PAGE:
rallies for the troops. There was not a stance, one way or the other, other
than to support the fighting men and women of the United States. Yes, Clear
Channel radio stations participated in some of those events. Thirteen radio
stations, which is roughly 1/10th of 1 percent of the radio stations in our
company, chose at the local level--chose--to participate in Glenn Beck's
Rallies for America.

The fact of the matter is that those rallies were initiated by another
company. And it was a company, Susquehanna Broadcasting--Glenn Beck happens
to be on one of their radio stations. A listener called in, an idea was
borne. I think it was creative; I think it was innovative. And I think that
Clear Channel has largely been miscast as the originator. I will tell you
that we are completely and totally apolitical. It makes no difference to us
whether it's a conservative, a liberal, a libertarian, whatever it is. We are
in the business of attracting listeners. We're not in the business of
propagating a certain political agenda. It's just bad business. To somehow
construe that Clear Channel has a political agenda is just--it's not only
inaccurate; it is completely opposite of our entire operating philosophy.

GROSS: Now Clear Channel bought the company SFX, which is a concert promotion
company. And it also owns some artists management companies. So now Clear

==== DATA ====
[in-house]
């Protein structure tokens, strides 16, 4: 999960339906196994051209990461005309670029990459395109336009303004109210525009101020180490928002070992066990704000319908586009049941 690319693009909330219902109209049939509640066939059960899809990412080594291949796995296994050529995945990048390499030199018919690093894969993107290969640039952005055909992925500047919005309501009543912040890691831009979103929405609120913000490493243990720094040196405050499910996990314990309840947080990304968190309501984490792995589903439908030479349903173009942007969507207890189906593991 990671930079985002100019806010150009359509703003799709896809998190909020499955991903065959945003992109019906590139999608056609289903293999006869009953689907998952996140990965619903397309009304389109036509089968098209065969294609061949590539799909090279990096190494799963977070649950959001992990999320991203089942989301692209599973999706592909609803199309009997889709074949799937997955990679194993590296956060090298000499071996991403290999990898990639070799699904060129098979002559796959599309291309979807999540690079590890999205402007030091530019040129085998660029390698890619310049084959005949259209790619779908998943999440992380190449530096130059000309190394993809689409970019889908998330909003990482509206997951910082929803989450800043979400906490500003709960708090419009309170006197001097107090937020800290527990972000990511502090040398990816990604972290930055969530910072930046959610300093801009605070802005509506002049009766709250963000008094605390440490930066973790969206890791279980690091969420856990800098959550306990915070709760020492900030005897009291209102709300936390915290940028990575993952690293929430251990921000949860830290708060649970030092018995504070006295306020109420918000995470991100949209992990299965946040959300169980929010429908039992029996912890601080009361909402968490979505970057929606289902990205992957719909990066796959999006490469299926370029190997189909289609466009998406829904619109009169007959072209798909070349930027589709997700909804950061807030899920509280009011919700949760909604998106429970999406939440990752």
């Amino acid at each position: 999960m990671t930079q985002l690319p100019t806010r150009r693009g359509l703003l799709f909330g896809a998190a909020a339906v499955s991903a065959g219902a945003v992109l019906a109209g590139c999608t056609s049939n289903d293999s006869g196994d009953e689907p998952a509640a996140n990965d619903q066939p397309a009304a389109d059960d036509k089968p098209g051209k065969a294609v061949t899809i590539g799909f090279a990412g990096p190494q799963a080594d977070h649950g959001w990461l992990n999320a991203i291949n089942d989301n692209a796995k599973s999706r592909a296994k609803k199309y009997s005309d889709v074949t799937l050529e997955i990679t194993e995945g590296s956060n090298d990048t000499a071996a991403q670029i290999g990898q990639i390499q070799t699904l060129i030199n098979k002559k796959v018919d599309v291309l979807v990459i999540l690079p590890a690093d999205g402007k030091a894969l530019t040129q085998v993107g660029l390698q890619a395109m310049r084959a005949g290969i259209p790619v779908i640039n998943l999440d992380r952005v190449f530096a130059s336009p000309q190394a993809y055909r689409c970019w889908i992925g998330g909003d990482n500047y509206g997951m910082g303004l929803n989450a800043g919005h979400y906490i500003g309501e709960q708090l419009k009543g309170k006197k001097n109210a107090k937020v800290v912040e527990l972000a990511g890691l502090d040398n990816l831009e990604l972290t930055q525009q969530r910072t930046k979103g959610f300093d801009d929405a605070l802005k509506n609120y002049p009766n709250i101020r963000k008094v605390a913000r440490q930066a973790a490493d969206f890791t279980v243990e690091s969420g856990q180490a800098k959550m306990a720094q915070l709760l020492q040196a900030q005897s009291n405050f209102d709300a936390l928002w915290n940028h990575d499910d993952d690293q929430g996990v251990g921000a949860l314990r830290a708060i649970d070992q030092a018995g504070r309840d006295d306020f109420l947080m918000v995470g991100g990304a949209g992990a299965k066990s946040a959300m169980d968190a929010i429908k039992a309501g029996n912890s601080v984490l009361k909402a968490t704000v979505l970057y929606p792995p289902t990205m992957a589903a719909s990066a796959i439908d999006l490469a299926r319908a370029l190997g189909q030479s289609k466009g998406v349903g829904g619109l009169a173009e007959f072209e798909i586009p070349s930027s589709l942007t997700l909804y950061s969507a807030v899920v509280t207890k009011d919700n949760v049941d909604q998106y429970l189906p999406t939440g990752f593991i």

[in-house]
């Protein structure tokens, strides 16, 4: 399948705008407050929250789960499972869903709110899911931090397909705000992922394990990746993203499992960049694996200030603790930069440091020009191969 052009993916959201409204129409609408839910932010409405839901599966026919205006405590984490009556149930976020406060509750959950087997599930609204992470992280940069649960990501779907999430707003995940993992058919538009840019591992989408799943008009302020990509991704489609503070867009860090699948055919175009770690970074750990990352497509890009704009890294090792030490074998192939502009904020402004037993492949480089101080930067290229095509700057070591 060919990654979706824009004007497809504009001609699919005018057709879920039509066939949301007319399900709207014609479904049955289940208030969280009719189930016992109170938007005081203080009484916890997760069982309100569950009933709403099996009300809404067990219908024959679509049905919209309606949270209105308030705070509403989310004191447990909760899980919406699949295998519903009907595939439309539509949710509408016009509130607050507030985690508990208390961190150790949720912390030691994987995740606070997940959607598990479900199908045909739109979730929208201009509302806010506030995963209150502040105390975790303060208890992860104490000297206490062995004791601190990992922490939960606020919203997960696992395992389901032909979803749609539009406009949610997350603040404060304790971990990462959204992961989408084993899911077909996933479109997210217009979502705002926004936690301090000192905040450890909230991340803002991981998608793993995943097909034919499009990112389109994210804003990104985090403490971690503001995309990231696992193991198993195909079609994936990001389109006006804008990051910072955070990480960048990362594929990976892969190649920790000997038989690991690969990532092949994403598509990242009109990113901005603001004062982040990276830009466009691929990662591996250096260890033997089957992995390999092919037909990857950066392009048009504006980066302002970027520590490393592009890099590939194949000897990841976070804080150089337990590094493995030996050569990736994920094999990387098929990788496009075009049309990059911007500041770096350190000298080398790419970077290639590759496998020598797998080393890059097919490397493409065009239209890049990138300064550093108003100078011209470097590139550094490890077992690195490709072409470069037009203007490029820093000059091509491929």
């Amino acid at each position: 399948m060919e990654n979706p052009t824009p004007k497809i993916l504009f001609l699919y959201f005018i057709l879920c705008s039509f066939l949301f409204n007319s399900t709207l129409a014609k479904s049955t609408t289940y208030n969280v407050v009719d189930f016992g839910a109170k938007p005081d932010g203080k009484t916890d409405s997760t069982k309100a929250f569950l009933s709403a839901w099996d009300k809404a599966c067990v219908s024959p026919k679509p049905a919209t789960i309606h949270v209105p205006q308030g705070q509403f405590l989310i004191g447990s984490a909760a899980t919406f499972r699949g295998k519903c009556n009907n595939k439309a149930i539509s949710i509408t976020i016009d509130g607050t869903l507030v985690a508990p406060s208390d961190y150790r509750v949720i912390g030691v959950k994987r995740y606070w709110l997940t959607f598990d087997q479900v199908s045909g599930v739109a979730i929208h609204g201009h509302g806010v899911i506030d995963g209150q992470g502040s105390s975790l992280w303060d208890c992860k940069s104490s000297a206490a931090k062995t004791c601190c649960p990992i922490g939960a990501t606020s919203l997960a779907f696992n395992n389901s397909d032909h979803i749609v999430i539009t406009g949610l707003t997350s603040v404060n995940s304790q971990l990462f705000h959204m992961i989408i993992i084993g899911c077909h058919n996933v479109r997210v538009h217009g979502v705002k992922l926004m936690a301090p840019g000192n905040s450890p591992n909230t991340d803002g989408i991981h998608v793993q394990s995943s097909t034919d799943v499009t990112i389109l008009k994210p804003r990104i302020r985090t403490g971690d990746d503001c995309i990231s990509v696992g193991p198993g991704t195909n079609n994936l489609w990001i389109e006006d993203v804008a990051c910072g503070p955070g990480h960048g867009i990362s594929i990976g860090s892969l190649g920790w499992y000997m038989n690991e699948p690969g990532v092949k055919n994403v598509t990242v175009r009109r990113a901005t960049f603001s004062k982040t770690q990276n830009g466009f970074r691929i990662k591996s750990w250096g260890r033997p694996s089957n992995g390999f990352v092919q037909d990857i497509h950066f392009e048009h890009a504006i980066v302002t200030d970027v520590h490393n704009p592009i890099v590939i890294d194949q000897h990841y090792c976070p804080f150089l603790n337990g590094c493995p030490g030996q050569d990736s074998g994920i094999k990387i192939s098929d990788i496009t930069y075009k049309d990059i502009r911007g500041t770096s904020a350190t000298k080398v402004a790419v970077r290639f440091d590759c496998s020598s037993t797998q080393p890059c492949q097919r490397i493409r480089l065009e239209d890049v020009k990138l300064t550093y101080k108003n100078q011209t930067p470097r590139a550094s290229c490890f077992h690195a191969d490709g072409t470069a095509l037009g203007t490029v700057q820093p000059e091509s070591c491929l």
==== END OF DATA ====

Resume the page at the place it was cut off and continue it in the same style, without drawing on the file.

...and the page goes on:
Channel owns radio stations, concert promotion companies, artist management
companies. And I believe it also owns some performance venues, as well. So
there's this fear that some people have in the music industry that you have to
play ball now with Clear Channel. If you go with a competitor with your
management or your performance venue, you know, you can be blacklisted by
Clear Channel because you own parts of all of that, on every level of that.
What's your response to people who have that fear that, you know, you gotta
play ball with Clear Channel in every facet of your career or else you're
gonna be shut out?

Mr. HOGAN: You know, my reaction is fairly heeded. We don't do business that
way. And I would encourage anybody who has that fear to come in and sit down
and talk with us. Never have done business that way, never will do business
that way. It is, again, a misperception or a misunderstanding about the
company. I'll give you a great example. Clear Channel Entertainment
aggressively pursued the opportunity to do the Britney Spears concert tour a
couple years ago. It was something that we really wanted to have.
Unfortunately, we lost out to a competitor. I can tell you that after we lost
out of that opportunity to be the concert promoter, we actually increased the
number of spins that Britney Spears had on Clear Channel Radio stations. And
I share that with you, because there is absolutely unequivocally no connection
between what gets played on the radio and what concert tours or venues are